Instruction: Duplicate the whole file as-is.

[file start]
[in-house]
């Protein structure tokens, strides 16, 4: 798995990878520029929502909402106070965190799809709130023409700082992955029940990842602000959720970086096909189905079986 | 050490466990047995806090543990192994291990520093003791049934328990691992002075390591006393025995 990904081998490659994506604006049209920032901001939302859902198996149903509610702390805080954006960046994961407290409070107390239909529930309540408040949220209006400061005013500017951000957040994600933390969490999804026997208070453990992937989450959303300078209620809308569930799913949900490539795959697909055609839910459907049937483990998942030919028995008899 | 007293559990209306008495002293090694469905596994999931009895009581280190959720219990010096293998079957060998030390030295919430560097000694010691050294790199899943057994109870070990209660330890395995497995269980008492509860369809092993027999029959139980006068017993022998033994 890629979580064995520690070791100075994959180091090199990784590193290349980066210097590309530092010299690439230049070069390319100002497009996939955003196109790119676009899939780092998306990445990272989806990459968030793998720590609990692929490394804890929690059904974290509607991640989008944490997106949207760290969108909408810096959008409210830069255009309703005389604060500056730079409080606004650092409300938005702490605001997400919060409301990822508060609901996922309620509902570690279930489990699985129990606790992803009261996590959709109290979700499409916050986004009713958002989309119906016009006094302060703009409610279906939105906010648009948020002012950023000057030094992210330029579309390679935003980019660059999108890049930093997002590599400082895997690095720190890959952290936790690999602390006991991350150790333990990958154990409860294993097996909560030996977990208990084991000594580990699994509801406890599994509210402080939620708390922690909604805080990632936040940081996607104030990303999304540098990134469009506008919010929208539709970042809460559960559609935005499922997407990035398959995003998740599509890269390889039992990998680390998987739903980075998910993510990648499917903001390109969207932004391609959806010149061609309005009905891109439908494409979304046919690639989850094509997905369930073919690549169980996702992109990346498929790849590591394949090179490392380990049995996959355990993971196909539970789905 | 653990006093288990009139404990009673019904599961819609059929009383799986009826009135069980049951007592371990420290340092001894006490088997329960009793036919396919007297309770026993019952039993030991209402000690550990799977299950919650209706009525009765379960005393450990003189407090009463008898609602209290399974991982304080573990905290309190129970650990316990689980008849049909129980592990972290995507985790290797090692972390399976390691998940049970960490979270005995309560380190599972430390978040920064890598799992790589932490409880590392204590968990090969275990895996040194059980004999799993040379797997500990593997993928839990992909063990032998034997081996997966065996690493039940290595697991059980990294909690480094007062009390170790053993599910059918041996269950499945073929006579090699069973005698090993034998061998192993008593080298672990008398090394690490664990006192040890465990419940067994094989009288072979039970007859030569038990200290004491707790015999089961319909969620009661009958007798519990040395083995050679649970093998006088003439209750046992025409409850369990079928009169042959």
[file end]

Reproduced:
[in-house]
């Protein structure tokens, strides 16, 4: 798995990878520029929502909402106070965190799809709130023409700082992955029940990842602000959720970086096909189905079986 | 050490466990047995806090543990192994291990520093003791049934328990691992002075390591006393025995 990904081998490659994506604006049209920032901001939302859902198996149903509610702390805080954006960046994961407290409070107390239909529930309540408040949220209006400061005013500017951000957040994600933390969490999804026997208070453990992937989450959303300078209620809308569930799913949900490539795959697909055609839910459907049937483990998942030919028995008899 | 007293559990209306008495002293090694469905596994999931009895009581280190959720219990010096293998079957060998030390030295919430560097000694010691050294790199899943057994109870070990209660330890395995497995269980008492509860369809092993027999029959139980006068017993022998033994 890629979580064995520690070791100075994959180091090199990784590193290349980066210097590309530092010299690439230049070069390319100002497009996939955003196109790119676009899939780092998306990445990272989806990459968030793998720590609990692929490394804890929690059904974290509607991640989008944490997106949207760290969108909408810096959008409210830069255009309703005389604060500056730079409080606004650092409300938005702490605001997400919060409301990822508060609901996922309620509902570690279930489990699985129990606790992803009261996590959709109290979700499409916050986004009713958002989309119906016009006094302060703009409610279906939105906010648009948020002012950023000057030094992210330029579309390679935003980019660059999108890049930093997002590599400082895997690095720190890959952290936790690999602390006991991350150790333990990958154990409860294993097996909560030996977990208990084991000594580990699994509801406890599994509210402080939620708390922690909604805080990632936040940081996607104030990303999304540098990134469009506008919010929208539709970042809460559960559609935005499922997407990035398959995003998740599509890269390889039992990998680390998987739903980075998910993510990648499917903001390109969207932004391609959806010149061609309005009905891109439908494409979304046919690639989850094509997905369930073919690549169980996702992109990346498929790849590591394949090179490392380990049995996959355990993971196909539970789905 | 653990006093288990009139404990009673019904599961819609059929009383799986009826009135069980049951007592371990420290340092001894006490088997329960009793036919396919007297309770026993019952039993030991209402000690550990799977299950919650209706009525009765379960005393450990003189407090009463008898609602209290399974991982304080573990905290309190129970650990316990689980008849049909129980592990972290995507985790290797090692972390399976390691998940049970960490979270005995309560380190599972430390978040920064890598799992790589932490409880590392204590968990090969275990895996040194059980004999799993040379797997500990593997993928839990992909063990032998034997081996997966065996690493039940290595697991059980990294909690480094007062009390170790053993599910059918041996269950499945073929006579090699069973005698090993034998061998192993008593080298672990008398090394690490664990006192040890465990419940067994094989009288072979039970007859030569038990200290004491707790015999089961319909969620009661009958007798519990040395083995050679649970093998006088003439209750046992025409409850369990079928009169042959």